Odd Enough ​The iPhone's original design proves that even Steve Jobs had bad ideas

​If you're feeling bummed about a bad idea, just remember that it happens to the best.

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We've all suffered from a crisis of confidence about our creative abilities, and when we look up to the great minds in human history, it can often be difficult to envision them struggling in the same way that we so regularly do.

However, in a revealing new excerpt (published on The Verge) from the book The One Device, which tells the untold story of the iPhone's origin, author Brian Merchant explains how even the legendary Steve Jobs nearly flubbed what is arguably his company's most important product.

Indeed, as the excerpt notes, Jobs' initial hope for the iPhone was to produce a model that looked far too similar in form and function to its cousin, the iPod. In fact, he wanted people to buy the phone so that they would then purchase an iPod, so resistant he was to creating a phone at all.

"It was, 'How can we make it a very small experience, so they still had to buy an iPod?' Give them a taste of iTunes and basically turn it into an iPod Shuffle so that they’ll want to upgrade to an iPod. That was the initial strategy,” said Tony Fadell, an integral team member in creating both products. “It was, ‘Let’s not cannibalize the iPod because it’s going so well.’”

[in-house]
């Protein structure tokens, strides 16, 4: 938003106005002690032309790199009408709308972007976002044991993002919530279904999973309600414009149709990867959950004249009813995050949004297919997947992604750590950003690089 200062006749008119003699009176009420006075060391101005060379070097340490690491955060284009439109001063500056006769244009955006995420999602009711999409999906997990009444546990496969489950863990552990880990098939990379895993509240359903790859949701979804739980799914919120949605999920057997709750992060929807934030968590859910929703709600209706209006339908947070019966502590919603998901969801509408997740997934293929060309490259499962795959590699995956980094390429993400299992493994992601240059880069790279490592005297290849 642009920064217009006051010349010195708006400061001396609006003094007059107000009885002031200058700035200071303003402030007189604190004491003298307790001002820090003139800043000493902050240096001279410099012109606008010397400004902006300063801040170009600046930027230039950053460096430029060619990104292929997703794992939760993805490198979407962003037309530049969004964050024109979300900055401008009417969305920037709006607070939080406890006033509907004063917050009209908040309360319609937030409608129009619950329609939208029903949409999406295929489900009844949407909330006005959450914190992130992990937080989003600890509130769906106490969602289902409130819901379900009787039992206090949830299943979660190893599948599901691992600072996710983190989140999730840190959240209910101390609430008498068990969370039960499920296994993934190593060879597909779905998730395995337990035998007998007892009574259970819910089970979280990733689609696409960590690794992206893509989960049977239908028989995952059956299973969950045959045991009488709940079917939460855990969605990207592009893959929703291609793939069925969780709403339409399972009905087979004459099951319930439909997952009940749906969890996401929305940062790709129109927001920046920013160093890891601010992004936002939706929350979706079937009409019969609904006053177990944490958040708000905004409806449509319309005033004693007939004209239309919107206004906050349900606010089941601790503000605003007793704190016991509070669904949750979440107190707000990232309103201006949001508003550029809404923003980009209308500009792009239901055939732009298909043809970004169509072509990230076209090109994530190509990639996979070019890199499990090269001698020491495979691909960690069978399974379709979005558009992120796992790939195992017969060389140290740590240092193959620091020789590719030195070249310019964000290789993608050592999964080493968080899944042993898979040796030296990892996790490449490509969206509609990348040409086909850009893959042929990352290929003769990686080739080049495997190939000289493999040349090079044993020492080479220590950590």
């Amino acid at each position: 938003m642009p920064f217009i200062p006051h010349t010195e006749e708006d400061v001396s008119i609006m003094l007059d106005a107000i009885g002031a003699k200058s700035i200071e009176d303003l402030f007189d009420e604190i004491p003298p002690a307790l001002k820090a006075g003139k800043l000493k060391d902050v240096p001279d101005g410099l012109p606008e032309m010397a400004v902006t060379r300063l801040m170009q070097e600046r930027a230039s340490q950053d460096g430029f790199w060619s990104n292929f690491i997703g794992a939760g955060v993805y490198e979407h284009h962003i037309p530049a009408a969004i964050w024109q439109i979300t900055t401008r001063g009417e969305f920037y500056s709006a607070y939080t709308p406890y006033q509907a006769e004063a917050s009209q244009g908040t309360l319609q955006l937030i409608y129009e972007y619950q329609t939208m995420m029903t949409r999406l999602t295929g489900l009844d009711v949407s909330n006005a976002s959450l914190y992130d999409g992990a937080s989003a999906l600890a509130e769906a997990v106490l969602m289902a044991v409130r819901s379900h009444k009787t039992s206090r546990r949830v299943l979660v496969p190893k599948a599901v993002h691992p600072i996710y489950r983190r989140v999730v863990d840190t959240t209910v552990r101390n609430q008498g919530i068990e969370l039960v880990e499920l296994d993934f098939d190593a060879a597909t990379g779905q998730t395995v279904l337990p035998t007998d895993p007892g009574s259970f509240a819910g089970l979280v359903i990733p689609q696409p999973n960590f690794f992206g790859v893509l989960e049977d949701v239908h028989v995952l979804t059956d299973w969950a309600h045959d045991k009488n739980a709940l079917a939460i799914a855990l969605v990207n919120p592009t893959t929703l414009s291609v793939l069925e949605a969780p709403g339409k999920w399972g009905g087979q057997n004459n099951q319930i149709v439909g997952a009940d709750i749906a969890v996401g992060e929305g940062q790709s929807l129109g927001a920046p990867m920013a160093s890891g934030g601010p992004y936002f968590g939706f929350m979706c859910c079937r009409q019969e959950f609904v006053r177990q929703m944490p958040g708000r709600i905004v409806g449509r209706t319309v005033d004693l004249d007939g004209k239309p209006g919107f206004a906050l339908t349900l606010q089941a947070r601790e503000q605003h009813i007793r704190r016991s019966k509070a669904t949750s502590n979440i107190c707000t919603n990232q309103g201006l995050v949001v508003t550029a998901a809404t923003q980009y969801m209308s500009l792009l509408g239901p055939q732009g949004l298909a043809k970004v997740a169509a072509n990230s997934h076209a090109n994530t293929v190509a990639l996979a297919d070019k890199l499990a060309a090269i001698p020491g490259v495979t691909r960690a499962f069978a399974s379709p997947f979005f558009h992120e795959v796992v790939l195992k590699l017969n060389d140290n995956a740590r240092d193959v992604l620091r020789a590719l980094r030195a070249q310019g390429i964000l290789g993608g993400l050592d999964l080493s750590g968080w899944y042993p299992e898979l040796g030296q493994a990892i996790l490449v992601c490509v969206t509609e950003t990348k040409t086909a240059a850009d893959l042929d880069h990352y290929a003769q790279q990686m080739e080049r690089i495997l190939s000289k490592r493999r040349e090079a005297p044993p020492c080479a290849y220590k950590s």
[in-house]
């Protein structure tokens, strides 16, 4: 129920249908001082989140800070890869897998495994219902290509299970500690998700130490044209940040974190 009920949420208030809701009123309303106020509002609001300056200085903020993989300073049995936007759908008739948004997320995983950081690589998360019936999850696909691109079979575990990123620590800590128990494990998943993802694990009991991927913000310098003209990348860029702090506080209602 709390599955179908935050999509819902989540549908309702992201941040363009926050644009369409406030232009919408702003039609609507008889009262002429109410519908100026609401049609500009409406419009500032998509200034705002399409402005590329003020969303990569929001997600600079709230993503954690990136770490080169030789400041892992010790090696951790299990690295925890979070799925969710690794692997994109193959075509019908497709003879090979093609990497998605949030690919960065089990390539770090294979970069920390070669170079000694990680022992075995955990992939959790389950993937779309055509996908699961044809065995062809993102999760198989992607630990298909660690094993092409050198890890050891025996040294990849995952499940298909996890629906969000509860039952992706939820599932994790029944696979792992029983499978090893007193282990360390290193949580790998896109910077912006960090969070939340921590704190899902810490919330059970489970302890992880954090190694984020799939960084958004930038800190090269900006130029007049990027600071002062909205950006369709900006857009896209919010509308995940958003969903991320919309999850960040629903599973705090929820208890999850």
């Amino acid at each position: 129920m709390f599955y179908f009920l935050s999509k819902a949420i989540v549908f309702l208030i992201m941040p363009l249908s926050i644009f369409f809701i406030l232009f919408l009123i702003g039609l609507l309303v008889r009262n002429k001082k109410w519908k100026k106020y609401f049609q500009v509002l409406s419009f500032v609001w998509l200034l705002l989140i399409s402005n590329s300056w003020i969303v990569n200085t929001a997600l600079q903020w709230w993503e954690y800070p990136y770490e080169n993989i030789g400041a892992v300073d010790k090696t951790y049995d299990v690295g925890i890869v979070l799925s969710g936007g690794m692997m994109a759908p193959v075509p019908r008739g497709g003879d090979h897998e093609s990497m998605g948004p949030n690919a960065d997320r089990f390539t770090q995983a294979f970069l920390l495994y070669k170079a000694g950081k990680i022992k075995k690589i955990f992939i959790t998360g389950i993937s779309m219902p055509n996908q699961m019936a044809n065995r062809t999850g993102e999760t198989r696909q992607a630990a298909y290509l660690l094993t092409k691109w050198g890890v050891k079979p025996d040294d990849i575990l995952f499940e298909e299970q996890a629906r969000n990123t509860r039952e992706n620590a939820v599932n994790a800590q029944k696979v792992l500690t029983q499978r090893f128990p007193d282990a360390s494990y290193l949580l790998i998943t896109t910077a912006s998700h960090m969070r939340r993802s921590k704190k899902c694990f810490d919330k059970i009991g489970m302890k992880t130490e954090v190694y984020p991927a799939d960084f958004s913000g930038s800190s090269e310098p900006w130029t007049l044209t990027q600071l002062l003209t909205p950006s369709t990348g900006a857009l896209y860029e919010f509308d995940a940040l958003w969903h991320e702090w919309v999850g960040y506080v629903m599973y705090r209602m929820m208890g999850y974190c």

Ironically enough, it was the iPod which would one day become baked into the phone, effectively rendering the music player obsolete. But before that, Jobs was insistent on using its signature click wheel as the navigation tool for Apple's first phone. Unfortunately, the hardware was, as one Apple employee put it, "a f*cking mess," as the click wheel proved to be inadequate for the many demands of a phone. However, Jobs was stubborn about the superiority of this idea over alternative designs, such as a touchscreen phone.

"Steve kept pushing and pushing, and we were like, ‘Steve.’ He’s pushing the rock up a hill," said Fadell. "Let’s put it this way: I think he knew, I could tell in his eyes that he knew; he just wanted it to work."

Eventually, though, Jobs relented, and settled on the touchscreen design that would come to define smartphones everywhere. (Including the iPhone 8, which is rumored to have a bigger touchscreen than any previous model.)

“We all know [touchscreen] is the one we want to do,” Jobs reportedly said in a meeting. “So let’s make it work.”

They sure did. But if Jobs had his way, who knows how we'd remember the iPhone today?

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